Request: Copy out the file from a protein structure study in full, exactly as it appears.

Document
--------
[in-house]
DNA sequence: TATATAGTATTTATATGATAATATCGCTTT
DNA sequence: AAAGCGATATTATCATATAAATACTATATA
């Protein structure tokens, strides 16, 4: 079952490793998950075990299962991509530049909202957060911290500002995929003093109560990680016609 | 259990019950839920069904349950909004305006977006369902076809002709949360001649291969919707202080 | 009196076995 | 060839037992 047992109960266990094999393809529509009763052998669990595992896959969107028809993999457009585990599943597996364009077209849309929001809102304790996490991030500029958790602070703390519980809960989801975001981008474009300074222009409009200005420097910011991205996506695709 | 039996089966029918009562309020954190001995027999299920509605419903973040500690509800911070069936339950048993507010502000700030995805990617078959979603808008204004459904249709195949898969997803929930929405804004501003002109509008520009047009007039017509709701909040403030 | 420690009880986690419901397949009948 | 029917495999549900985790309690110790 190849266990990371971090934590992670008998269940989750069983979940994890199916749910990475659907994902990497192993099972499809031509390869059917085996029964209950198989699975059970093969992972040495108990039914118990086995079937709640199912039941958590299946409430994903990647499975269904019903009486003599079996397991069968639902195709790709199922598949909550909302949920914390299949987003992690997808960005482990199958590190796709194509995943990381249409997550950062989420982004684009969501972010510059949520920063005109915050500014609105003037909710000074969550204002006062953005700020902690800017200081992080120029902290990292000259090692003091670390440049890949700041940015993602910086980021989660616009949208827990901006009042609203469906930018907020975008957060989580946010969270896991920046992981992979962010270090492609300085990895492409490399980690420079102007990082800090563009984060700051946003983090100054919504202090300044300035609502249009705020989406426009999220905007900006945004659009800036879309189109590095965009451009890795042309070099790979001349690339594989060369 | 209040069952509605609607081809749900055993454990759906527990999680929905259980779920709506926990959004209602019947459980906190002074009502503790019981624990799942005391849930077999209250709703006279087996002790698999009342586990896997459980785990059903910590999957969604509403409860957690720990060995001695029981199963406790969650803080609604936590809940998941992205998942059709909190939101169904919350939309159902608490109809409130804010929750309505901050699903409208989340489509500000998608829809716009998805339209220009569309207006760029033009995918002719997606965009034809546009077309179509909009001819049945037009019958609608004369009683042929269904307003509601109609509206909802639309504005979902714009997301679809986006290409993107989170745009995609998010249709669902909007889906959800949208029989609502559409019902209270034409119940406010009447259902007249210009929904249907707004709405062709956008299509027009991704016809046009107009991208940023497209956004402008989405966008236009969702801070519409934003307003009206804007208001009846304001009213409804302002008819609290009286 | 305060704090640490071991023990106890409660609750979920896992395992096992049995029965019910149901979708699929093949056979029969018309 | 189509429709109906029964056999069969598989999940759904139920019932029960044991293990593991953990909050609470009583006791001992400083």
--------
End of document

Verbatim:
[in-house]
DNA sequence: TATATAGTATTTATATGATAATATCGCTTT
DNA sequence: AAAGCGATATTATCATATAAATACTATATA
């Protein structure tokens, strides 16, 4: 079952490793998950075990299962991509530049909202957060911290500002995929003093109560990680016609 | 259990019950839920069904349950909004305006977006369902076809002709949360001649291969919707202080 | 009196076995 | 060839037992 047992109960266990094999393809529509009763052998669990595992896959969107028809993999457009585990599943597996364009077209849309929001809102304790996490991030500029958790602070703390519980809960989801975001981008474009300074222009409009200005420097910011991205996506695709 | 039996089966029918009562309020954190001995027999299920509605419903973040500690509800911070069936339950048993507010502000700030995805990617078959979603808008204004459904249709195949898969997803929930929405804004501003002109509008520009047009007039017509709701909040403030 | 420690009880986690419901397949009948 | 029917495999549900985790309690110790 190849266990990371971090934590992670008998269940989750069983979940994890199916749910990475659907994902990497192993099972499809031509390869059917085996029964209950198989699975059970093969992972040495108990039914118990086995079937709640199912039941958590299946409430994903990647499975269904019903009486003599079996397991069968639902195709790709199922598949909550909302949920914390299949987003992690997808960005482990199958590190796709194509995943990381249409997550950062989420982004684009969501972010510059949520920063005109915050500014609105003037909710000074969550204002006062953005700020902690800017200081992080120029902290990292000259090692003091670390440049890949700041940015993602910086980021989660616009949208827990901006009042609203469906930018907020975008957060989580946010969270896991920046992981992979962010270090492609300085990895492409490399980690420079102007990082800090563009984060700051946003983090100054919504202090300044300035609502249009705020989406426009999220905007900006945004659009800036879309189109590095965009451009890795042309070099790979001349690339594989060369 | 209040069952509605609607081809749900055993454990759906527990999680929905259980779920709506926990959004209602019947459980906190002074009502503790019981624990799942005391849930077999209250709703006279087996002790698999009342586990896997459980785990059903910590999957969604509403409860957690720990060995001695029981199963406790969650803080609604936590809940998941992205998942059709909190939101169904919350939309159902608490109809409130804010929750309505901050699903409208989340489509500000998608829809716009998805339209220009569309207006760029033009995918002719997606965009034809546009077309179509909009001819049945037009019958609608004369009683042929269904307003509601109609509206909802639309504005979902714009997301679809986006290409993107989170745009995609998010249709669902909007889906959800949208029989609502559409019902209270034409119940406010009447259902007249210009929904249907707004709405062709956008299509027009991704016809046009107009991208940023497209956004402008989405966008236009969702801070519409934003307003009206804007208001009846304001009213409804302002008819609290009286 | 305060704090640490071991023990106890409660609750979920896992395992096992049995029965019910149901979708699929093949056979029969018309 | 189509429709109906029964056999069969598989999940759904139920019932029960044991293990593991953990909050609470009583006791001992400083």